Disabling the lockout chip. Use a de-soldering tool and a jumper puller or tweezers for best results. Be very careful to not break the pins or force them in any way, you could completely destroy this chip. They're easy to crack.
I also did the old 'pro sound' two-pot audio-out mod. This gives the Nintendo an 'unmixed stereo' audio. Because it's unmixed, it sometimes results in sound being louder on one side than the other, but it almost totally removes the weird signal noise you'll usually hear with the NES. I'm not going to get into the technical aspects of it, but I prefer the way it sounds to the regular NES audio. It sounds 'cleaner' to me. How-to below.

Here is how you add 'stereo' audio. I meant ONE capacitor each, two capacitors total. I dumbed. The positive leg of the capacitors go toward the audio outs, negative toward the R4/R3. I used 50v caps, you can use bigger ones if you like.
Next I took the body parts, cleaned them out, and bonded a few cracks using JB Weld and/or model glue. Then I drilled two ¼ inch holes in the rear for the new audio pots. I later took the case parts into dad's shop and sanded them down with a air powered disc sander until mostly flat. I did this to both halves. I used various grits of sandpaper, but nothing too rough. After that, they were cleaned thoroughly, dried, and sprayed with PPG Plastic Bond adhesion promoter for ABS plastics. Alternatively, you could use something like the Krylon that's meant to bond to plastic.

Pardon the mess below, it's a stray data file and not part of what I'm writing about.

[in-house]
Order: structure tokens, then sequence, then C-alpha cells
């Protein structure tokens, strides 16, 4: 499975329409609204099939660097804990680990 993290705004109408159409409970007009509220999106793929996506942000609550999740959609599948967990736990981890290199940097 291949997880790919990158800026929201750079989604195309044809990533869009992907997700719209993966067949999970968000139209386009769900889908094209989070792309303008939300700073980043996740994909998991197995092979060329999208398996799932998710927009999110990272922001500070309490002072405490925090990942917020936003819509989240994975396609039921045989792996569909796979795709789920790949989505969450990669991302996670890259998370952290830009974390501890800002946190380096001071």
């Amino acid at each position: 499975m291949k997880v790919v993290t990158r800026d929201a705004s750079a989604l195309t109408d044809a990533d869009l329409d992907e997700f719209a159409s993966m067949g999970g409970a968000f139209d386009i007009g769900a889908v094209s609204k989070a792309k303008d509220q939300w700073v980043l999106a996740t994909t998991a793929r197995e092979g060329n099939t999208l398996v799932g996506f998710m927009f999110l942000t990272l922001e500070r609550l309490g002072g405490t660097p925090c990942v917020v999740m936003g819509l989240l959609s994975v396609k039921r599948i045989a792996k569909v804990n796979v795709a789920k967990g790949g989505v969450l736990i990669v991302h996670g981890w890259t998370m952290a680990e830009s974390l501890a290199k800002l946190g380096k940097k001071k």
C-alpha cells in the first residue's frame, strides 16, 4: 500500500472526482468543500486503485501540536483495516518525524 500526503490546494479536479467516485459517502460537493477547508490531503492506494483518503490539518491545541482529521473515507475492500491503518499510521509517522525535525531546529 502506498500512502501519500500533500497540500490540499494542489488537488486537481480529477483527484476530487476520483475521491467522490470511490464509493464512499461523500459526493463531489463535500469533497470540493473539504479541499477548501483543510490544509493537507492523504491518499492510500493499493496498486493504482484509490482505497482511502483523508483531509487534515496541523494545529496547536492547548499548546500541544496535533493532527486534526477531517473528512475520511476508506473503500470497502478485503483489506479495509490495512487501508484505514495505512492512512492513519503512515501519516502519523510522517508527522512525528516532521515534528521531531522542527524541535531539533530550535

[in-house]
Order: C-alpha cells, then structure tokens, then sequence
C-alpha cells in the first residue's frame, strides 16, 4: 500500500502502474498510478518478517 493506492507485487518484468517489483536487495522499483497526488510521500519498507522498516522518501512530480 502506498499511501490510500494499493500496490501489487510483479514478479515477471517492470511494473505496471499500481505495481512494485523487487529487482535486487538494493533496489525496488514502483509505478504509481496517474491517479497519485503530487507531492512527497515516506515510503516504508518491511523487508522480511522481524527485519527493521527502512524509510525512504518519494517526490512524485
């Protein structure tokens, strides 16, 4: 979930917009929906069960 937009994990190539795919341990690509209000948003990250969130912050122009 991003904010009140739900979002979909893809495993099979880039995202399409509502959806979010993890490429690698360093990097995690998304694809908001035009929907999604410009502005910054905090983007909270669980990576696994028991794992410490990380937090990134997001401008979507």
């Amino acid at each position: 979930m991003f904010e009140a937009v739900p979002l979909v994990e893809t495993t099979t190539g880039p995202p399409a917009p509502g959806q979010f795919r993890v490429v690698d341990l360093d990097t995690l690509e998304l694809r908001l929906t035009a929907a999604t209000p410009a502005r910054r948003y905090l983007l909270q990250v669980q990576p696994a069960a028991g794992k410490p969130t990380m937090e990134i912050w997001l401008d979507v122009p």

I sprayed the bottom half matte clear, then set that aside. I originally painted the top half red, red-orange, and black. Black on the insides and vents, red on the left-hand side and door, and orange red on the upper right-hand side. Shortly after This I repainted the orange the same red color on the other side due to it looking stupid. I don't have any pictures of this because I'm a communist.

At this point, the top was red, the bottom was flat gray, and the accents were flat black. It was looking good, so I needed the decals. I found the largest sheet of decals I could on eBay. They were for a 1/100 scale Sazabi model kit, and cost about $8.00. They featured lots of 'caution' decals and 'MSN04' decals, which is what I was looking for. Those came from Hong Kong, so they took about 3 weeks to arrive. 

Problems, Bro
During this time, I decided to mod the board for the NES. Here's where the project was halted and essentially why I don't have any pictures (I thought it'd never get done). I swapped the power LED for a green one, the color of Sazabi's mono-eye, and wired up two red LEDs that pointed upward through the top vents on the NES. I was testing the LEDs, I had not sealed up the solder welds with tape yet, and I dropped a hot wire on the picture processing unit on the main board. It fried the whole goddamn motherboard. I don't have a replacement. The project was abandoned 4 days before Christmas.

Here is how I wired the LEDs...
I found the 17805 power regulator on the I/O box, found output, and tapped that for power. I then just wired two white LEDs in series, then wrapped them in colored tape. That's a good, cheap way to save on LEDs if they aren't going to be seen.